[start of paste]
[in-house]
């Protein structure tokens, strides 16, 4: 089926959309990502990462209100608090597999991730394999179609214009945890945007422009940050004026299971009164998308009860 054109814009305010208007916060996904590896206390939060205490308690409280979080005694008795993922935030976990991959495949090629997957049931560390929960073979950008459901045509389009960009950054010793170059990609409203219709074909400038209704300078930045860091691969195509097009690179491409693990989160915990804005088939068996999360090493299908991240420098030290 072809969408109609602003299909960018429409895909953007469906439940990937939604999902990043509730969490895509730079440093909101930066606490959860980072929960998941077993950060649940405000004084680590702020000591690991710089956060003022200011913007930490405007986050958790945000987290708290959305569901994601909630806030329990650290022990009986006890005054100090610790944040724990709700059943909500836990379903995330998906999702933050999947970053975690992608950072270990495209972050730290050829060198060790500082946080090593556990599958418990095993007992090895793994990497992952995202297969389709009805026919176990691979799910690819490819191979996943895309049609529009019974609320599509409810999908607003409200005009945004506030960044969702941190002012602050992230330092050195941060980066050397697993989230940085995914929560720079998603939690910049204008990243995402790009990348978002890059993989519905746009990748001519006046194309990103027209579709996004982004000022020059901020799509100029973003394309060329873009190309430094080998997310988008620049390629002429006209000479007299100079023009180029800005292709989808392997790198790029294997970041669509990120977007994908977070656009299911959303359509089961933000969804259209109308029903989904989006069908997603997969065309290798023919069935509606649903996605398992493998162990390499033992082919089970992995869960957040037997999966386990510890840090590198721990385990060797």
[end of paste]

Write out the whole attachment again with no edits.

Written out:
[in-house]
């Protein structure tokens, strides 16, 4: 089926959309990502990462209100608090597999991730394999179609214009945890945007422009940050004026299971009164998308009860 054109814009305010208007916060996904590896206390939060205490308690409280979080005694008795993922935030976990991959495949090629997957049931560390929960073979950008459901045509389009960009950054010793170059990609409203219709074909400038209704300078930045860091691969195509097009690179491409693990989160915990804005088939068996999360090493299908991240420098030290 072809969408109609602003299909960018429409895909953007469906439940990937939604999902990043509730969490895509730079440093909101930066606490959860980072929960998941077993950060649940405000004084680590702020000591690991710089956060003022200011913007930490405007986050958790945000987290708290959305569901994601909630806030329990650290022990009986006890005054100090610790944040724990709700059943909500836990379903995330998906999702933050999947970053975690992608950072270990495209972050730290050829060198060790500082946080090593556990599958418990095993007992090895793994990497992952995202297969389709009805026919176990691979799910690819490819191979996943895309049609529009019974609320599509409810999908607003409200005009945004506030960044969702941190002012602050992230330092050195941060980066050397697993989230940085995914929560720079998603939690910049204008990243995402790009990348978002890059993989519905746009990748001519006046194309990103027209579709996004982004000022020059901020799509100029973003394309060329873009190309430094080998997310988008620049390629002429006209000479007299100079023009180029800005292709989808392997790198790029294997970041669509990120977007994908977070656009299911959303359509089961933000969804259209109308029903989904989006069908997603997969065309290798023919069935509606649903996605398992493998162990390499033992082919089970992995869960957040037997999966386990510890840090590198721990385990060797």